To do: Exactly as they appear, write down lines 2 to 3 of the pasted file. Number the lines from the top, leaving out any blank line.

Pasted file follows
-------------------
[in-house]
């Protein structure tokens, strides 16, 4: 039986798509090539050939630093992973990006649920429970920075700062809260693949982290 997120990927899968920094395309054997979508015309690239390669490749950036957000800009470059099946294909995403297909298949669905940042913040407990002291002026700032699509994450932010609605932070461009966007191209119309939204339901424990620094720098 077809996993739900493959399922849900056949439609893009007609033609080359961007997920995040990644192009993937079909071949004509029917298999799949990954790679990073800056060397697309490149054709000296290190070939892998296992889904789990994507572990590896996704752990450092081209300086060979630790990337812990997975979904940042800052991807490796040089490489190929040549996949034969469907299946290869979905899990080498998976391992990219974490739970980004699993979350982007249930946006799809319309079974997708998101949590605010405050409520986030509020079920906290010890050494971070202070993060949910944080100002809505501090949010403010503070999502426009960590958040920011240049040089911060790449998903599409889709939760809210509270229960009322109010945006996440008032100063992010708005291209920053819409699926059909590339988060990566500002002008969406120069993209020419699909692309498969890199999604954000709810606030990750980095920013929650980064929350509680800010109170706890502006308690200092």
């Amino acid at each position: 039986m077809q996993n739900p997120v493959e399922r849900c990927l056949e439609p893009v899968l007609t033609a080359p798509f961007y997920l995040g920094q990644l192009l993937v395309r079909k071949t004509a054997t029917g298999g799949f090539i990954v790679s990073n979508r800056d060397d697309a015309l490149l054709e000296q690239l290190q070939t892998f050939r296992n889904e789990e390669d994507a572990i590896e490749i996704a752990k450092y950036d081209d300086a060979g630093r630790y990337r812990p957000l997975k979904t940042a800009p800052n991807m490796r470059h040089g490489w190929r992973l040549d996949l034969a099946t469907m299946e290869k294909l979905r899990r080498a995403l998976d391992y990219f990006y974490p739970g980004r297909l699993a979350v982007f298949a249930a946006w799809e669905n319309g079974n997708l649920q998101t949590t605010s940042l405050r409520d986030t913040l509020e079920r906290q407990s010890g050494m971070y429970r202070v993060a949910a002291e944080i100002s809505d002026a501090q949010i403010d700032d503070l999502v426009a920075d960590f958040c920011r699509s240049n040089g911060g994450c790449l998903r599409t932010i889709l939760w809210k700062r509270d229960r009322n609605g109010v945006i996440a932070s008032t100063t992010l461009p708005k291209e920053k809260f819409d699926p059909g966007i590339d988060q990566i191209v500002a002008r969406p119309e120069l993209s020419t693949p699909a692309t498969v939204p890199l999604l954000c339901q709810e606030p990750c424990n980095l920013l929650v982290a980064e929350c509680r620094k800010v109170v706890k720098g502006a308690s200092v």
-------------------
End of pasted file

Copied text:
């Protein structure tokens, strides 16, 4: 039986798509090539050939630093992973990006649920429970920075700062809260693949982290 997120990927899968920094395309054997979508015309690239390669490749950036957000800009470059099946294909995403297909298949669905940042913040407990002291002026700032699509994450932010609605932070461009966007191209119309939204339901424990620094720098 077809996993739900493959399922849900056949439609893009007609033609080359961007997920995040990644192009993937079909071949004509029917298999799949990954790679990073800056060397697309490149054709000296290190070939892998296992889904789990994507572990590896996704752990450092081209300086060979630790990337812990997975979904940042800052991807490796040089490489190929040549996949034969469907299946290869979905899990080498998976391992990219974490739970980004699993979350982007249930946006799809319309079974997708998101949590605010405050409520986030509020079920906290010890050494971070202070993060949910944080100002809505501090949010403010503070999502426009960590958040920011240049040089911060790449998903599409889709939760809210509270229960009322109010945006996440008032100063992010708005291209920053819409699926059909590339988060990566500002002008969406120069993209020419699909692309498969890199999604954000709810606030990750980095920013929650980064929350509680800010109170706890502006308690200092």
């Amino acid at each position: 039986m077809q996993n739900p997120v493959e399922r849900c990927l056949e439609p893009v899968l007609t033609a080359p798509f961007y997920l995040g920094q990644l192009l993937v395309r079909k071949t004509a054997t029917g298999g799949f090539i990954v790679s990073n979508r800056d060397d697309a015309l490149l054709e000296q690239l290190q070939t892998f050939r296992n889904e789990e390669d994507a572990i590896e490749i996704a752990k450092y950036d081209d300086a060979g630093r630790y990337r812990p957000l997975k979904t940042a800009p800052n991807m490796r470059h040089g490489w190929r992973l040549d996949l034969a099946t469907m299946e290869k294909l979905r899990r080498a995403l998976d391992y990219f990006y974490p739970g980004r297909l699993a979350v982007f298949a249930a946006w799809e669905n319309g079974n997708l649920q998101t949590t605010s940042l405050r409520d986030t913040l509020e079920r906290q407990s010890g050494m971070y429970r202070v993060a949910a002291e944080i100002s809505d002026a501090q949010i403010d700032d503070l999502v426009a920075d960590f958040c920011r699509s240049n040089g911060g994450c790449l998903r599409t932010i889709l939760w809210k700062r509270d229960r009322n609605g109010v945006i996440a932070s008032t100063t992010l461009p708005k291209e920053k809260f819409d699926p059909g966007i590339d988060q990566i191209v500002a002008r969406p119309e120069l993209s020419t693949p699909a692309t498969v939204p890199l999604l954000c339901q709810e606030p990750c424990n980095l920013l929650v982290a980064e929350c509680r620094k800010v109170v706890k720098g502006a308690s200092v």